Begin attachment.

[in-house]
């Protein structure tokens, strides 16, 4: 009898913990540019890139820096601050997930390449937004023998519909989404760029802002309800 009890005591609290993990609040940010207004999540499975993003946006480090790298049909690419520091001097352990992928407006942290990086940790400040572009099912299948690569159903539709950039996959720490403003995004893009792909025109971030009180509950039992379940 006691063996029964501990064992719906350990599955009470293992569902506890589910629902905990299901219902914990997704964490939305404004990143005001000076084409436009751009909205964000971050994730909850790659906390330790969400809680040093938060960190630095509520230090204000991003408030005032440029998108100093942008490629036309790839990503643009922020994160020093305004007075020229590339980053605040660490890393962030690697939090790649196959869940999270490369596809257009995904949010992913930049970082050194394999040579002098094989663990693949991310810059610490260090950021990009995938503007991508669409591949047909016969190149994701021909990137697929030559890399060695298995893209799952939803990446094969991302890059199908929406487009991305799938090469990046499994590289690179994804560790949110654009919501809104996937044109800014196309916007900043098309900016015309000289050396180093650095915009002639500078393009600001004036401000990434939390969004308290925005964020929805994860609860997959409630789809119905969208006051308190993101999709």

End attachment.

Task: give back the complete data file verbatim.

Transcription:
[in-house]
């Protein structure tokens, strides 16, 4: 009898913990540019890139820096601050997930390449937004023998519909989404760029802002309800 009890005591609290993990609040940010207004999540499975993003946006480090790298049909690419520091001097352990992928407006942290990086940790400040572009099912299948690569159903539709950039996959720490403003995004893009792909025109971030009180509950039992379940 006691063996029964501990064992719906350990599955009470293992569902506890589910629902905990299901219902914990997704964490939305404004990143005001000076084409436009751009909205964000971050994730909850790659906390330790969400809680040093938060960190630095509520230090204000991003408030005032440029998108100093942008490629036309790839990503643009922020994160020093305004007075020229590339980053605040660490890393962030690697939090790649196959869940999270490369596809257009995904949010992913930049970082050194394999040579002098094989663990693949991310810059610490260090950021990009995938503007991508669409591949047909016969190149994701021909990137697929030559890399060695298995893209799952939803990446094969991302890059199908929406487009991305799938090469990046499994590289690179994804560790949110654009919501809104996937044109800014196309916007900043098309900016015309000289050396180093650095915009002639500078393009600001004036401000990434939390969004308290925005964020929805994860609860997959409630789809119905969208006051308190993101999709």